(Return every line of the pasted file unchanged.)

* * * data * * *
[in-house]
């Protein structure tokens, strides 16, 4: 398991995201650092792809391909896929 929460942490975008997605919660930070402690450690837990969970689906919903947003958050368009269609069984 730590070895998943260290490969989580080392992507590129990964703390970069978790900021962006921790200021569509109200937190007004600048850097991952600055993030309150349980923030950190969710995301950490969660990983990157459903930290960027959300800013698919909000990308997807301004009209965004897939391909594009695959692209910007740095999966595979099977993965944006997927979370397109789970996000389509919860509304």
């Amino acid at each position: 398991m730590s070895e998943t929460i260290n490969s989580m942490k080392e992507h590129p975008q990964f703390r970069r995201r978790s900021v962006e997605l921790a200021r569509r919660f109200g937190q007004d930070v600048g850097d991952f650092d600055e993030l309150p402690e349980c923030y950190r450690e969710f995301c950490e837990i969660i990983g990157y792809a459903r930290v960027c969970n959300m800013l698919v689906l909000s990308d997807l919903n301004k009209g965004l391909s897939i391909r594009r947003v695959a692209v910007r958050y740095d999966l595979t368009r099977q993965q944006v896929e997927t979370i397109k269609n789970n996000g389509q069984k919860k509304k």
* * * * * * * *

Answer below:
[in-house]
């Protein structure tokens, strides 16, 4: 398991995201650092792809391909896929 929460942490975008997605919660930070402690450690837990969970689906919903947003958050368009269609069984 730590070895998943260290490969989580080392992507590129990964703390970069978790900021962006921790200021569509109200937190007004600048850097991952600055993030309150349980923030950190969710995301950490969660990983990157459903930290960027959300800013698919909000990308997807301004009209965004897939391909594009695959692209910007740095999966595979099977993965944006997927979370397109789970996000389509919860509304």
């Amino acid at each position: 398991m730590s070895e998943t929460i260290n490969s989580m942490k080392e992507h590129p975008q990964f703390r970069r995201r978790s900021v962006e997605l921790a200021r569509r919660f109200g937190q007004d930070v600048g850097d991952f650092d600055e993030l309150p402690e349980c923030y950190r450690e969710f995301c950490e837990i969660i990983g990157y792809a459903r930290v960027c969970n959300m800013l698919v689906l909000s990308d997807l919903n301004k009209g965004l391909s897939i391909r594009r947003v695959a692209v910007r958050y740095d999966l595979t368009r099977q993965q944006v896929e997927t979370i397109k269609n789970n996000g389509q069984k919860k509304k």